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Developments since July 2008

Since the inauguration of the Miriam Hyman Children's Eye Care Centre on 03 July 2008 there have been over 60,000 Outpatients appointments (25% without charge) and over 6,000 surgeries (50% without charge) (July 2014). Between 2010 and 2011 the percentage increase was 30% for paying Outpatients, 50% for non-paying Outpatients, 7% for paying surgical patients and 14% for non-paying surgical patients. Overall progress has therefore been significant, particularly for non-paying patients.

On the first anniversary of the inauguration of the MHCECC in 2009, the paediatric ocular oncology facility was opened. This extension of service provision at the MHCECC centralises children's eye cancer facilities, maximising convenience and minimising distress for patients and their families, who usually travel long distances to visit the Centre. Since then 60 children were treated for eye cancer. The lives of 45 of them were saved, and every child who had an eye removed to save life was cosmetically rehabilitated. Vision was restored in 36 children.

In June, 2010 a RetCam Shuttle was acquired for the MHCECC, one of only eight in India at the time. This scanner detects pathological conditions of the retina, particularly in premature and underweight babies whose retinal blood vessels are not completely formed at birth, called Retinopathy of Prematurity (ROP). Only timely detection and laser treatment can prevent irreversible blindness. Since 2010 the MHCECC RetCam has been used to screen over 850 pre-term babies, and 230 have had their sight saved.

The mobile unit makes it possible to capitalise on the portable RetCam Shuttle, transporting it to maternity units and clinics in the district surrounding the Institute, and bringing babies and their families for the necessary laser treatment. This vehicle is also invaluable in taking optometrists with eyesight screening equipment and free glasses to children in remote rural areas and urban slums.

In 2011 the MHMT Operating Room was upgraded with an additional anaesthesia station adapted for babies and young children, resulting in a 50% increase in examinations under anaesthesia, which is important in children who are too young to obey instructions. There is a new baby warmer that enables safer, cost-cutting anaesthesia and a mounted microscopic camera with accompanying computer and software. All this has resulted in an approximate 10% increase in surgeries and other benefits.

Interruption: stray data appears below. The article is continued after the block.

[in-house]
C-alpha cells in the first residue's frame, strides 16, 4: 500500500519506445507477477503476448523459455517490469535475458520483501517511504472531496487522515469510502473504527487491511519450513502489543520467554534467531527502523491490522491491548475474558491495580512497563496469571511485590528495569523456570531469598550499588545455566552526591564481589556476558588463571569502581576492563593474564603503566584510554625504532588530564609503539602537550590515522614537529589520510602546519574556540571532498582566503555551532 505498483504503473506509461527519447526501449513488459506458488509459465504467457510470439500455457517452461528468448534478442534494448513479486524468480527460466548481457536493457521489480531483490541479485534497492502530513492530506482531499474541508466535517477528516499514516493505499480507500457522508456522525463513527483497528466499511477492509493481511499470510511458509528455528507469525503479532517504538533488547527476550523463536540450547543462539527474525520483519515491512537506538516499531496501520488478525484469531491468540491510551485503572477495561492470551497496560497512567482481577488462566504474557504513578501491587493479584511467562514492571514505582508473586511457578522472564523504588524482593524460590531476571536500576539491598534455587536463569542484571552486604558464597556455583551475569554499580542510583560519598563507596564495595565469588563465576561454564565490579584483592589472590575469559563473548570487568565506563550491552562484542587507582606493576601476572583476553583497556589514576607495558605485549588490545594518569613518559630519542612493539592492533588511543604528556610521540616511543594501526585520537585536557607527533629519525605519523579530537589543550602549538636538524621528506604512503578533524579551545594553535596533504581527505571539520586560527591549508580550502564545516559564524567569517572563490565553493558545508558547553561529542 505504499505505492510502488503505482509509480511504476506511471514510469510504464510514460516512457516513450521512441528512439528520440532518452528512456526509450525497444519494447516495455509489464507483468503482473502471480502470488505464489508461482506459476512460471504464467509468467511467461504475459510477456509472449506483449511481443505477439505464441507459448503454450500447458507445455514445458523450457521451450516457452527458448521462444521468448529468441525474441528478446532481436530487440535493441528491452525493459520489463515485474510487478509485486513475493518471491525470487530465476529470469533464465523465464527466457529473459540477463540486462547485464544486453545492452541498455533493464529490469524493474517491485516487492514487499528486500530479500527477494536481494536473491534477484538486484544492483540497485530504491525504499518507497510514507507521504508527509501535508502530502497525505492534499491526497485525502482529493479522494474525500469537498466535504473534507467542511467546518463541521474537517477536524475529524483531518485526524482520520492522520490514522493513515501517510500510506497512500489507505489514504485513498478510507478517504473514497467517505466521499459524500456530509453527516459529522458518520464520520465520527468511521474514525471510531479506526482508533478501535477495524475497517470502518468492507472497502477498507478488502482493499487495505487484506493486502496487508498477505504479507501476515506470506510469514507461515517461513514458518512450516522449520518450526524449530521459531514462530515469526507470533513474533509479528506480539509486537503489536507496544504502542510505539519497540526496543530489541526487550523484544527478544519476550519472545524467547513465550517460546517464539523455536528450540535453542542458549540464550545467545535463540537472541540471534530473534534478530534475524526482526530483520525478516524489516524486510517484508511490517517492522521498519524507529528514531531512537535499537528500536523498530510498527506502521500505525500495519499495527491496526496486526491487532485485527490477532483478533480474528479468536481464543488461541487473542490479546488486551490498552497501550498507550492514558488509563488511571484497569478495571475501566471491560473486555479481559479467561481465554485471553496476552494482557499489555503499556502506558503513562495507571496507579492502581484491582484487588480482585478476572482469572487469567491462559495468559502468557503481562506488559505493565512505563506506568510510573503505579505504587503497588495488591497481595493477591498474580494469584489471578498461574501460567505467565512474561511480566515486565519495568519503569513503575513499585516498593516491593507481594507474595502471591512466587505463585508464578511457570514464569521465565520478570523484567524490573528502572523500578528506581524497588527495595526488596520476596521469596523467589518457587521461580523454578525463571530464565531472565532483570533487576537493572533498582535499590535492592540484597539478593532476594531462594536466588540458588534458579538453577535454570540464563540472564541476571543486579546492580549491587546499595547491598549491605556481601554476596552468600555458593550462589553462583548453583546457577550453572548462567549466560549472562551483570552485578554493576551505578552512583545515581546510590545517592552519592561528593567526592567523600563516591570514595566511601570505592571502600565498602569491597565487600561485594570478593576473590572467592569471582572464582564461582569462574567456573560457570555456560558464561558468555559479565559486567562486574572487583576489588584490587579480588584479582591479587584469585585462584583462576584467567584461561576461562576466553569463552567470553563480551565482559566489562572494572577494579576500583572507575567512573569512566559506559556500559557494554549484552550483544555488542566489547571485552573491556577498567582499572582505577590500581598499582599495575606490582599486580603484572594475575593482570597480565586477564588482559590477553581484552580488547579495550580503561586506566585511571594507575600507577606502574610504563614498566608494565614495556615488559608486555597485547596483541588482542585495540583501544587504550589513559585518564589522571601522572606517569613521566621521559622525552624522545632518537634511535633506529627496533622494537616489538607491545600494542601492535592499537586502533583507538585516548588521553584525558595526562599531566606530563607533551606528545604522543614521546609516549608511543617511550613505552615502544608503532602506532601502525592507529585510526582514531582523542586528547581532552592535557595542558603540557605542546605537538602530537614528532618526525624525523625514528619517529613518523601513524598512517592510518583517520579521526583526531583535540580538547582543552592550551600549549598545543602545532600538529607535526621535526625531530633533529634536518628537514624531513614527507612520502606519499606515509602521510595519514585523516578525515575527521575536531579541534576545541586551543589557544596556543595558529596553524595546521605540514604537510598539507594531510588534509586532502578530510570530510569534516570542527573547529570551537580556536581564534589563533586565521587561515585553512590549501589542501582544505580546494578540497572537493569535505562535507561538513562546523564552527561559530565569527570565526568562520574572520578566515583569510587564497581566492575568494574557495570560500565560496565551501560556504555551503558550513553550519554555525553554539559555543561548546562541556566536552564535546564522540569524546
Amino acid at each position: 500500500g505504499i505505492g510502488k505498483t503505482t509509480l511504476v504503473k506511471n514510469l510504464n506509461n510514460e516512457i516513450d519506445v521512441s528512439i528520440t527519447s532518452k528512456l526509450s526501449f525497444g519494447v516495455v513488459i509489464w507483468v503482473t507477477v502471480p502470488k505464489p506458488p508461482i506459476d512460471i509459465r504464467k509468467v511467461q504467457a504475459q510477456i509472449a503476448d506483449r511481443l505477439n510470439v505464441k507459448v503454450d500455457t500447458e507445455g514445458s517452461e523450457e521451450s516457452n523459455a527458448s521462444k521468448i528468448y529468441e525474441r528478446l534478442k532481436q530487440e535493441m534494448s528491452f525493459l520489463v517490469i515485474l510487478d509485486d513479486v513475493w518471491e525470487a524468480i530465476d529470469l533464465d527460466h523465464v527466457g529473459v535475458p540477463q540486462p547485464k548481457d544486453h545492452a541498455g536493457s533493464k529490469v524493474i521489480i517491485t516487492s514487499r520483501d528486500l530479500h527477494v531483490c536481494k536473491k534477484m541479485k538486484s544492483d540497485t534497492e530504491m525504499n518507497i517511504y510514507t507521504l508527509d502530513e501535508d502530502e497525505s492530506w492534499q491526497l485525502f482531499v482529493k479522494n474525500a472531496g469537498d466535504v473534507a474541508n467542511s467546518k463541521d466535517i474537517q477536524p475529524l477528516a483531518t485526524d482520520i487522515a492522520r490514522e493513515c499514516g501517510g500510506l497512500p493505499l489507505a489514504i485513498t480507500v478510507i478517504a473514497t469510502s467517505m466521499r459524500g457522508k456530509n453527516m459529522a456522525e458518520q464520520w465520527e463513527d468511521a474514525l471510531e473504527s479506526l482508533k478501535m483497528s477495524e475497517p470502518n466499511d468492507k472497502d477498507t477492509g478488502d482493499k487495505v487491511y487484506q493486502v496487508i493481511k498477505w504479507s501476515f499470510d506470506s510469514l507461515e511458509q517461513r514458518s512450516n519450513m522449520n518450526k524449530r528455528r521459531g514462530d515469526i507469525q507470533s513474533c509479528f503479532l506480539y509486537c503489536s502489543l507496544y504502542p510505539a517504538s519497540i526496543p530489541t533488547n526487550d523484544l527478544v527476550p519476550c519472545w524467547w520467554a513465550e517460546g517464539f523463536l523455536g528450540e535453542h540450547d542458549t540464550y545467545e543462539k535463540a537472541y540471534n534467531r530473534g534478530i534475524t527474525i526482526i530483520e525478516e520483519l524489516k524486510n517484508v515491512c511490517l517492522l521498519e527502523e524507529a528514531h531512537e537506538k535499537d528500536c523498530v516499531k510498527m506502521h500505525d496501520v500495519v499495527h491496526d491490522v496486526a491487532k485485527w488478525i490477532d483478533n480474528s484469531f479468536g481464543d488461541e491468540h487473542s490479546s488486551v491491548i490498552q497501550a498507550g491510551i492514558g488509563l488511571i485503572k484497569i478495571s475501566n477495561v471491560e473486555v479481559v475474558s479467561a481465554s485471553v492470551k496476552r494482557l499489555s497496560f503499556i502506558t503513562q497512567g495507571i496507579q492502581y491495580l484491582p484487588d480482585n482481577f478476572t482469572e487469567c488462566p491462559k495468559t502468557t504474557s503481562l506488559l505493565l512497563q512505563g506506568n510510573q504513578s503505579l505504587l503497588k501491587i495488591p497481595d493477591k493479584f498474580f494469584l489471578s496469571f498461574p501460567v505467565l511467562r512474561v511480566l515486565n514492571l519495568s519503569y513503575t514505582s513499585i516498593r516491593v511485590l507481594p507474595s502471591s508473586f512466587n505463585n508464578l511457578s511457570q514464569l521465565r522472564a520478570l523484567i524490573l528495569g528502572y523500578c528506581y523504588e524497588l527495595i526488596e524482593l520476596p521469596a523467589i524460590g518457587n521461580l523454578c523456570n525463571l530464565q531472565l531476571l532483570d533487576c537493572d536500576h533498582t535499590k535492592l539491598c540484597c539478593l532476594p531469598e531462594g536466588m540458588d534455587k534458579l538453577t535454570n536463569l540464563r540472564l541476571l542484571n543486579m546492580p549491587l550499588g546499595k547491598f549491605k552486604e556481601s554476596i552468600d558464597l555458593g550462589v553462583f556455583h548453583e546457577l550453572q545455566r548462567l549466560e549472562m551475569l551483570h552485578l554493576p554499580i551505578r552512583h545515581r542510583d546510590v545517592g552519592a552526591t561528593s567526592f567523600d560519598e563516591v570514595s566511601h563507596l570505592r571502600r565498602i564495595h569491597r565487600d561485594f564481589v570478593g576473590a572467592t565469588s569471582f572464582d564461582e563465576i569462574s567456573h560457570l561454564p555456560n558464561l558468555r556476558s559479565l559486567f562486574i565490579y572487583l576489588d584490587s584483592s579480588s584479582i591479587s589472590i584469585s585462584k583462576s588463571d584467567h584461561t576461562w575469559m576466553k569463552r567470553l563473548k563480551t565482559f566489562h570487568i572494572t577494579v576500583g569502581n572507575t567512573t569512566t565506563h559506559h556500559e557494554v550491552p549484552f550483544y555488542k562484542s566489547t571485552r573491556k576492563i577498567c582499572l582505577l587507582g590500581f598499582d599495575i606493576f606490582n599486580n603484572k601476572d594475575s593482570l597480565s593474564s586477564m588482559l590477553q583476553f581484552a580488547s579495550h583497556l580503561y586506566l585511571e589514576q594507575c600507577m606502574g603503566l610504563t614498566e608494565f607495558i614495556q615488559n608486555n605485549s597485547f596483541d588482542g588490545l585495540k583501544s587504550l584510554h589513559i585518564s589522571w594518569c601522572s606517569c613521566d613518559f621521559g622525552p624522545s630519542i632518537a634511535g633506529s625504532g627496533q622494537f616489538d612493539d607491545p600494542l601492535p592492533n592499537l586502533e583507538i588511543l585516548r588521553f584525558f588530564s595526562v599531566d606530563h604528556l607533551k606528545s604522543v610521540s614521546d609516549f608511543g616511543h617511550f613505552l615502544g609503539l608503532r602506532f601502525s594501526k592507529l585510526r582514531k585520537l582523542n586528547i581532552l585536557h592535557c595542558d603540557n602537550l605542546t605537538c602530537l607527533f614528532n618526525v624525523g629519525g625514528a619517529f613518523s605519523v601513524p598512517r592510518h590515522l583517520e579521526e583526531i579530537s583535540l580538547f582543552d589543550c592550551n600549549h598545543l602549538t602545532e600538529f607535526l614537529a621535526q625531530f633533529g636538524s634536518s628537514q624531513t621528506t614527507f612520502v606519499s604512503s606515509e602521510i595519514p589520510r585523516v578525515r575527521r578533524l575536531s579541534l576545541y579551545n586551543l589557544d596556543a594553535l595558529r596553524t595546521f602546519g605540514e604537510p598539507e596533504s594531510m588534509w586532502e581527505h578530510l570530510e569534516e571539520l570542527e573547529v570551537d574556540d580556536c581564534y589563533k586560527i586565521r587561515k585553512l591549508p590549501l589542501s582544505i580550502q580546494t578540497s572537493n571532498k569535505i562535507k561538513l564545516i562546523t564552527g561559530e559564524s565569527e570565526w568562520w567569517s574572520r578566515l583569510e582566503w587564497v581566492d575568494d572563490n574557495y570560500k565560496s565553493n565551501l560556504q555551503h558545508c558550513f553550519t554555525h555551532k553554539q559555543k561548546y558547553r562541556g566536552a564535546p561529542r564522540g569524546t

Corneal conditions result in 4% of child blindness in India. Cornea transplant is now the treatment of choice for a carefully selected group of children, for which top quality corneal tissue is essential. This is ensured by use of the £20,000 specular microscope donated by the MHMT in 2011. An additional donation was used for specialist training and testing. Approximately 15 paediatric corneal transplants are performed every year in the MHCECC and increasing use of the microscope will lead to a higher transplant success rate.

In 2012 the MHMT donated £16,000 - the cost of a dedicated Glaucoma Unit for the scientific management of childhood glaucoma and a substantial increase in paediatric patients is now anticipated in the only reliable facility of its kind in the state of Odisha. Glaucoma is a disease where the optic nerve is progressively and irreversibly damaged by increased pressure inside the eyeball, leading to blindness. Early diagnosis and treatment is resulting in successful management.

In 2013 the MHMT raised £50,000 to support an MHCECC consultant to receive advanced training abroad for one year. The wide-ranging benefits to the MHCECC's 500-mile catchment area include improved service delivery, raised standards of in-house training and research, and enhancement of the Centre's international relevance.

LVPEI has identified MHCECC retina specialist, Dr Tapas Ranjan Padhi, to take up a year's fellowship at the University of Michigan, USA with Professor John Heckenlively and Professor Cagri Besirli. The fellowship will start in July 2014.

Our current target is £20,000 for a cryostat - a machine that cuts waiting time for tissue sample results from five days to fifteen minutes, with many benefits. Read more here and Donate to help us reach this goal - thank you.

Eyesight screening in schools, slums and rural areas is a priority. In the last year, 500 children were screened for refractive error (long- or short-sightedness) and other conditions in 11 slum schools. 35 pairs of spectacles were provided free of cost by the pupils of Copthall School, London through the MHMT.

The total transferred to the MHCECC within the L V Prasad Eye Institute, Bhubaneswar, since 2008 is £365,000.

Dr Taraprasad Das, Director of the L V Prasad Eye Institute, Bhubaneswar, says: "Every time a child is treated at the Miriam Hyman Children's Eye Care Centre her memory is invoked and her spirit lives on through those children whose sight is restored in her name."

We will continue to bring you news of developments.

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The MHCECC waiting room
The MHCECC waiting room

The RetCam Shuttle
The RetCam Shuttle

The Mobile Unit
The multi-purpose mobile unit

The Anaesthesia Station
The OR anaesthesia station

The Specular Microscope
The specular microscope

Slum Sight Screening
Sight screening in the slums